What next? This was the question I asked myself when nearing graduation from my undergrad course in Aviation, which included flying licences. While a flying job would be on the horizon, I always knew that I wanted to have the chance to do more with my career, and this led me to Griffith University and the Master of Aviation Management Program. The course checked all the boxes and I had no doubt that it would help me in my career, although at that point I didn’t know just how important it would prove.
I began the Master’s program via distance just a few months after finishing my undergrad and pursued the degree on a part-time basis for the next several years while flying full-time. My first flying position was on a Boeing 727 aircraft, flying cargo throughout North America and the Caribbean. During this five year period I could see various aspects all around me that were being taught in the MAvnMgt program; my job as a pilot allowed me to directly see and comprehend the airline and airport management that I had read about during class, while knowledge of the Freedoms of the Air helped me understand the airline’s route network.
During my tenure on the Boeing 727, I found that one of the most applicable courses at the time was Aviation Leadership and Communication. Having joined the training department, I was responsible for training new-hire pilots in the classroom, simulator and aircraft. While these pilots were new to the airline, they came with a variety of experience levels, ages and skillsets – I’ve no doubt that the Griffith course helped me understand my audience and vary my communication and teaching style for best effect.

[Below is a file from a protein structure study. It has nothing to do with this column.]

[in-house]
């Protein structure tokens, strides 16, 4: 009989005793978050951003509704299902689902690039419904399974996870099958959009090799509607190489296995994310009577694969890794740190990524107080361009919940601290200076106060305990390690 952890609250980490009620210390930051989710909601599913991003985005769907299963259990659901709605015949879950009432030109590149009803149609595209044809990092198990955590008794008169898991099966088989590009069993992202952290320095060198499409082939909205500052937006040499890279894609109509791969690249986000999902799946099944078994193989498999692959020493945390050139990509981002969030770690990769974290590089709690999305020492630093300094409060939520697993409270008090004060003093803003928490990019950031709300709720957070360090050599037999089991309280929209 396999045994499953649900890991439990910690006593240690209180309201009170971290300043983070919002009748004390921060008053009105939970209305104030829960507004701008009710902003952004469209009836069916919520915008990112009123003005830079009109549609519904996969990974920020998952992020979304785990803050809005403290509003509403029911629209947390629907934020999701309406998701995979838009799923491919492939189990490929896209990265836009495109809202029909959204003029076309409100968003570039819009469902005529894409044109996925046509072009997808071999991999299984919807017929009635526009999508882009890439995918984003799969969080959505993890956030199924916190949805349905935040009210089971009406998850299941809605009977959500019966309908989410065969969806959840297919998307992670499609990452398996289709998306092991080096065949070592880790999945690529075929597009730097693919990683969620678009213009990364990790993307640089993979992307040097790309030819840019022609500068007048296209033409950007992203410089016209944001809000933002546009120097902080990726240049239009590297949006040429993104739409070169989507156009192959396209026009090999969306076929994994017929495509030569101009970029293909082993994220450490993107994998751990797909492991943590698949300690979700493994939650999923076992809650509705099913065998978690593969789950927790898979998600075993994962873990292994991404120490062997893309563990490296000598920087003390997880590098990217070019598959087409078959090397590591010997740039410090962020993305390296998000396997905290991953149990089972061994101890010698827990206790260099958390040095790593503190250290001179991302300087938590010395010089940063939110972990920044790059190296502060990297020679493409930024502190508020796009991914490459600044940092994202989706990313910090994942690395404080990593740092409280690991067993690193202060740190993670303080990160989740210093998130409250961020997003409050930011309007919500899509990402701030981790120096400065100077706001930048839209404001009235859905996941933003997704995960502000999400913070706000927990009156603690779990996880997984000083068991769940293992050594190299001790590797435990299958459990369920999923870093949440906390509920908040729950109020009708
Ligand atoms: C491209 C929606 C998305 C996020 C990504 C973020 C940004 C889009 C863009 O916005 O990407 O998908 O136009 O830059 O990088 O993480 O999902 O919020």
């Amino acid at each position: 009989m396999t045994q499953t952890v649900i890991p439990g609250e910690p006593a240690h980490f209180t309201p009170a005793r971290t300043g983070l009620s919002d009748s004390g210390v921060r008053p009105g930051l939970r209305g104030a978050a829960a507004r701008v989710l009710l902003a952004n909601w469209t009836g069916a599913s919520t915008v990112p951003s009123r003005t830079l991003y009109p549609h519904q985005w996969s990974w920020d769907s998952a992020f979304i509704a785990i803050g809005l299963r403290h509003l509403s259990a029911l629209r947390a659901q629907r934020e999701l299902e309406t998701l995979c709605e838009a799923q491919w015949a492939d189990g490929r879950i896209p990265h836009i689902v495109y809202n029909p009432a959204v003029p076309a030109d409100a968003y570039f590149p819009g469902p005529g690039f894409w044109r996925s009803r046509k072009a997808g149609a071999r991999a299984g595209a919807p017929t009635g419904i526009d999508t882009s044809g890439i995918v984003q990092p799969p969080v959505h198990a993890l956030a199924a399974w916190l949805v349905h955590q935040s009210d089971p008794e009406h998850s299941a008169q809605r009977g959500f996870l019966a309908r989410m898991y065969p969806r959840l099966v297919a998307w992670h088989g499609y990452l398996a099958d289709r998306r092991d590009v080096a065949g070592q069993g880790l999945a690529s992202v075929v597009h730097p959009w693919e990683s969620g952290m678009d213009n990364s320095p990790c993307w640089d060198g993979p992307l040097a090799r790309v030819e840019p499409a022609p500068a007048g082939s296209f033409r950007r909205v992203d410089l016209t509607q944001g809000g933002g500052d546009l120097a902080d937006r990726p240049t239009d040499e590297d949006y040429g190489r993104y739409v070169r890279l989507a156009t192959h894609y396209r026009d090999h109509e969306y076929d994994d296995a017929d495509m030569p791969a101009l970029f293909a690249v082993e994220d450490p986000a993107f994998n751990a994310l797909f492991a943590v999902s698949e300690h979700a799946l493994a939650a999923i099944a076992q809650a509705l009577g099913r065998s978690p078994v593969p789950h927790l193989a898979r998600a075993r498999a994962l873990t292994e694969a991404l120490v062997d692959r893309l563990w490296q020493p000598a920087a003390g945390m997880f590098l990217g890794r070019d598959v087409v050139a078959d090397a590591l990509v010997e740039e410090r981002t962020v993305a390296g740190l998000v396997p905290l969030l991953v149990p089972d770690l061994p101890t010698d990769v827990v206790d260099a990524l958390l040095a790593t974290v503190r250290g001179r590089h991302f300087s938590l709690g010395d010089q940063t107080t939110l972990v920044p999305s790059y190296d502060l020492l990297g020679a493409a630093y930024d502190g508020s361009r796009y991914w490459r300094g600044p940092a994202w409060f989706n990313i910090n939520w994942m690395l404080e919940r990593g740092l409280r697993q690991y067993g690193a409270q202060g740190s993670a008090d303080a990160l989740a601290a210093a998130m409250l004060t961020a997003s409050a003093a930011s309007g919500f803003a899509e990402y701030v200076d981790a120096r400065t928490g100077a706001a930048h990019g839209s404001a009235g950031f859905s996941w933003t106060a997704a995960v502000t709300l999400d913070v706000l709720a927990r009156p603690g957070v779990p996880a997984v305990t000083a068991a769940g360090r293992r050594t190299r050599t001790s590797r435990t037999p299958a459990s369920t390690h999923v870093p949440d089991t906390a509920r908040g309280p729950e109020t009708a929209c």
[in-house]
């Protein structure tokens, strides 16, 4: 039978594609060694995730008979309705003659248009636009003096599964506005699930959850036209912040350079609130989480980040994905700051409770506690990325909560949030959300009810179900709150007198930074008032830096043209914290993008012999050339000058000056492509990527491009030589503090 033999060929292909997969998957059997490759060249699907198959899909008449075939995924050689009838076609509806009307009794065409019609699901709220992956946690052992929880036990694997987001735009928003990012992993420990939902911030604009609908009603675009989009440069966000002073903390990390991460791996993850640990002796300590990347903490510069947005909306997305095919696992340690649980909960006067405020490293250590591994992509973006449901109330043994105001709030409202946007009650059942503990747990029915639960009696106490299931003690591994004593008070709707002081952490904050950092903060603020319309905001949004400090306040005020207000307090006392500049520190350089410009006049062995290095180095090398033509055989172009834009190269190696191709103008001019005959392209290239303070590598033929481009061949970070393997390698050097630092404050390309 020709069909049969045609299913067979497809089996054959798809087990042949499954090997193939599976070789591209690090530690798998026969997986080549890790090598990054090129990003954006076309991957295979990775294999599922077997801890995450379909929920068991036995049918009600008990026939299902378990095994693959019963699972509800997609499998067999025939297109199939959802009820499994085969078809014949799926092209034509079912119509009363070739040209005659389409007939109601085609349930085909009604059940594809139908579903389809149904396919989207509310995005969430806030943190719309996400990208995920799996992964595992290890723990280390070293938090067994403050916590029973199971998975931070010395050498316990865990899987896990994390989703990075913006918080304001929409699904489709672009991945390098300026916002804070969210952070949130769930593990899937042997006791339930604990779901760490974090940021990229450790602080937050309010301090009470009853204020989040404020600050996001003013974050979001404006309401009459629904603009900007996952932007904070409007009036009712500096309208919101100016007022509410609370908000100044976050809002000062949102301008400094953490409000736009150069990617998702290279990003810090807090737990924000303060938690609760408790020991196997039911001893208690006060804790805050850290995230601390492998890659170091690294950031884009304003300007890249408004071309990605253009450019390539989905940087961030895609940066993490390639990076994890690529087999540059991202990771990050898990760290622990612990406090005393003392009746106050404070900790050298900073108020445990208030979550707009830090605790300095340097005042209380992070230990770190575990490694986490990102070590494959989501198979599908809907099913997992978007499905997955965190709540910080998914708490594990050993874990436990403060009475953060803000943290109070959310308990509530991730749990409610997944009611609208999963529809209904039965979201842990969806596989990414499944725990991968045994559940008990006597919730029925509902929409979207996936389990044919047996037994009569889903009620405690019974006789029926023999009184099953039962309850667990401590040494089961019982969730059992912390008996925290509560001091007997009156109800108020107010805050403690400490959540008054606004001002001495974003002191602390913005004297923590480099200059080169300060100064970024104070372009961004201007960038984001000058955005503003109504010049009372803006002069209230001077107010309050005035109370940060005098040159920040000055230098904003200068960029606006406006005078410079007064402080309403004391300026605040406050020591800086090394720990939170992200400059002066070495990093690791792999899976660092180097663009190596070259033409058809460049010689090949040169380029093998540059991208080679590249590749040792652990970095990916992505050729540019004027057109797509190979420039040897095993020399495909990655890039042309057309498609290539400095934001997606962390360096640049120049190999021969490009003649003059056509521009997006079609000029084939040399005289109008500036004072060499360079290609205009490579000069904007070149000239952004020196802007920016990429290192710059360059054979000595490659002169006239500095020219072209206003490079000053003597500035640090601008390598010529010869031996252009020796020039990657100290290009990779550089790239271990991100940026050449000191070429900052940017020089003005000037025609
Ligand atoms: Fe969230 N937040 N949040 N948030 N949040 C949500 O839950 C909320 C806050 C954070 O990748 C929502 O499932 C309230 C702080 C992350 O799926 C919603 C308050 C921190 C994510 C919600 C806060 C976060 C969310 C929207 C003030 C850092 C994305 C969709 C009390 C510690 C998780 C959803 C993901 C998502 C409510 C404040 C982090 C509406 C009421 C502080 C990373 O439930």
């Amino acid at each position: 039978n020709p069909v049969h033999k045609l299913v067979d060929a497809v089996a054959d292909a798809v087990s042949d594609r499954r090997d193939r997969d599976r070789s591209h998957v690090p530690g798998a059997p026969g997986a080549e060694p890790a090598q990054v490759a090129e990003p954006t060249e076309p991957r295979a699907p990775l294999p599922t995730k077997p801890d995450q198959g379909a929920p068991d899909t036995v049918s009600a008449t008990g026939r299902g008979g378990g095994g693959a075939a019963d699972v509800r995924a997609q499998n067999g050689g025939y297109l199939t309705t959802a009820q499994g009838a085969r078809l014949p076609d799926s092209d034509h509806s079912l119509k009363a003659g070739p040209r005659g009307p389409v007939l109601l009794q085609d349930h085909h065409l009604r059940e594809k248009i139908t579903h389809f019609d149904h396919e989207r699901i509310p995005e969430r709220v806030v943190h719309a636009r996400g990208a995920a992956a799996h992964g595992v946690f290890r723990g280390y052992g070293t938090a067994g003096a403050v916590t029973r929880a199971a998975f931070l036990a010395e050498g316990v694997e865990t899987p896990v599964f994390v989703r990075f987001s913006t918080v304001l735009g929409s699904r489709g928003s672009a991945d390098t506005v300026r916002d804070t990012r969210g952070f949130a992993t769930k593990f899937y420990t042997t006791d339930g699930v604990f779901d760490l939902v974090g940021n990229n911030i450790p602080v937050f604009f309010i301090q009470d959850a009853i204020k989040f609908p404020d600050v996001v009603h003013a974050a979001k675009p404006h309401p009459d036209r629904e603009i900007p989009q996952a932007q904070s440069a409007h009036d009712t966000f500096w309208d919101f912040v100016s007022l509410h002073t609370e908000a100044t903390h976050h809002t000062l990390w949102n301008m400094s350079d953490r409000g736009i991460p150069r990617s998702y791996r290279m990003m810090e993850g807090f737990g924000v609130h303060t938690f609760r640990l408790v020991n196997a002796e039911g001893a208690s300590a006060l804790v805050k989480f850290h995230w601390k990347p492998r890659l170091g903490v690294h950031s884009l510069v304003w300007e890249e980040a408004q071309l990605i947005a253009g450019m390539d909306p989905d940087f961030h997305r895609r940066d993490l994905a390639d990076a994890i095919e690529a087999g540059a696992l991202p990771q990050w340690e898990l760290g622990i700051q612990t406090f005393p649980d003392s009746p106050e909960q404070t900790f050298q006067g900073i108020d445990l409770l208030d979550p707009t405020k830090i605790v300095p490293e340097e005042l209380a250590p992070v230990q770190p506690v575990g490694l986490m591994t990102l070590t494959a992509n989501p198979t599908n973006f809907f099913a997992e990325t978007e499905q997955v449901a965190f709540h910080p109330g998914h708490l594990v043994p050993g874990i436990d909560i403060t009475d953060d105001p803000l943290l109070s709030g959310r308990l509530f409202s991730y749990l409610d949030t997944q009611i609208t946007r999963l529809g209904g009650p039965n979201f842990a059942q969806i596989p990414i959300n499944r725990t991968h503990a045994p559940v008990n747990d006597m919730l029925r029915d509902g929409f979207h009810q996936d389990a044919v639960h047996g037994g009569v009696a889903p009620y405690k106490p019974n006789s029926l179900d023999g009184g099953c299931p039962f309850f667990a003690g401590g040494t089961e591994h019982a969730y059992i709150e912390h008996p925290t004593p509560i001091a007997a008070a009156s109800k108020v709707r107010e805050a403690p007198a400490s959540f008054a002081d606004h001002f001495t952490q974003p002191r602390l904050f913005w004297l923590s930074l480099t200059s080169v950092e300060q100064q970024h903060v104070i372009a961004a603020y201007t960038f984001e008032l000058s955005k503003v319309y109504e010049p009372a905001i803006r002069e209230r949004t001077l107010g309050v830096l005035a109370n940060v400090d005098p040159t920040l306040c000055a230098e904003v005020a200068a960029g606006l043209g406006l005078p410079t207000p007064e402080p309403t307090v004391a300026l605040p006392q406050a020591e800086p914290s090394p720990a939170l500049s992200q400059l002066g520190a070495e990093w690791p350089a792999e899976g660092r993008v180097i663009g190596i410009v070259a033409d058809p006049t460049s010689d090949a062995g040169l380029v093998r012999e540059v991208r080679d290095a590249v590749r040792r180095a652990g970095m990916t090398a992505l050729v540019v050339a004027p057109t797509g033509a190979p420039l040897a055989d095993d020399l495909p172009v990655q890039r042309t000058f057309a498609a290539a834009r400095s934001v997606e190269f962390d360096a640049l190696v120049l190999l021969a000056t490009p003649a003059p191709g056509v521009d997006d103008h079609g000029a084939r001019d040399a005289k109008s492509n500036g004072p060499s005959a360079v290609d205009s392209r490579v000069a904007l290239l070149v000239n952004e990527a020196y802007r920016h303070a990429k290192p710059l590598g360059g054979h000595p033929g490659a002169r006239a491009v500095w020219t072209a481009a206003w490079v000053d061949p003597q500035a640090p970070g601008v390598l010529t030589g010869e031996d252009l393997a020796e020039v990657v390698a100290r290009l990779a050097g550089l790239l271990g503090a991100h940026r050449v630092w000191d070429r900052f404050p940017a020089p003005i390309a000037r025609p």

Following that instructor role – my first at an airline level – I went on to teach fourth-year college courses for several years, specifically focused on Aviation Management. This was a role I kept for a couple of years while flying at the cargo airline and then a regional operator. During my time as a College Professor, the Master’s Degree provided me with valuable background knowledge that I used to make the course material and presentation more effective for the target group.
Ultimately my career path led me to my current role at Air Canada – one of the world’s largest network carriers. Initially hired onto the Boeing 737max, I joined the 737max training department in an instructor capacity, which I kept until transitioning onto the Boeing 787, where I currently sit. Being able to – at long last – fly internationally to every corner of the globe, I’m able to fully appreciate the marvels of aviation and the opportunities my career allows me. I can see concepts from International Civil Aviation applied in real life by understanding with International Air Law, dealing with foreign organizations and sharing briefings with my fellow pilots before every flight regarding foreign airspace.
My latest role, in addition to being First Officer on the 787, is as a facilitator for Annual Recurrent Training (ART). All 5,000 pilots must receive this training on an annual basis and includes case studies and techniques in communication, leadership, teamwork and other aspects that all culminate int one: Safety. For me, this role is the embodiment of my airline experience and education all rolled into one. The Master’s in Aviation Management from Griffith laid an excellent career foundation and framework in every aspect, which was then built upon by my years of flying and teaching in the industry, and is growth that continues to this day.
I’ve never limited myself to what I can achieve and believe that anyone with the right attitude, work ethic and foundation, provided by quality education, can excel beyond their imagination. I believe that life and work experiences build you up and help ensure success; despite current turbulence in the airline industry, there’s no doubt we are going through an experience that all of us can learn from. I am very excited about what the future holds for us all.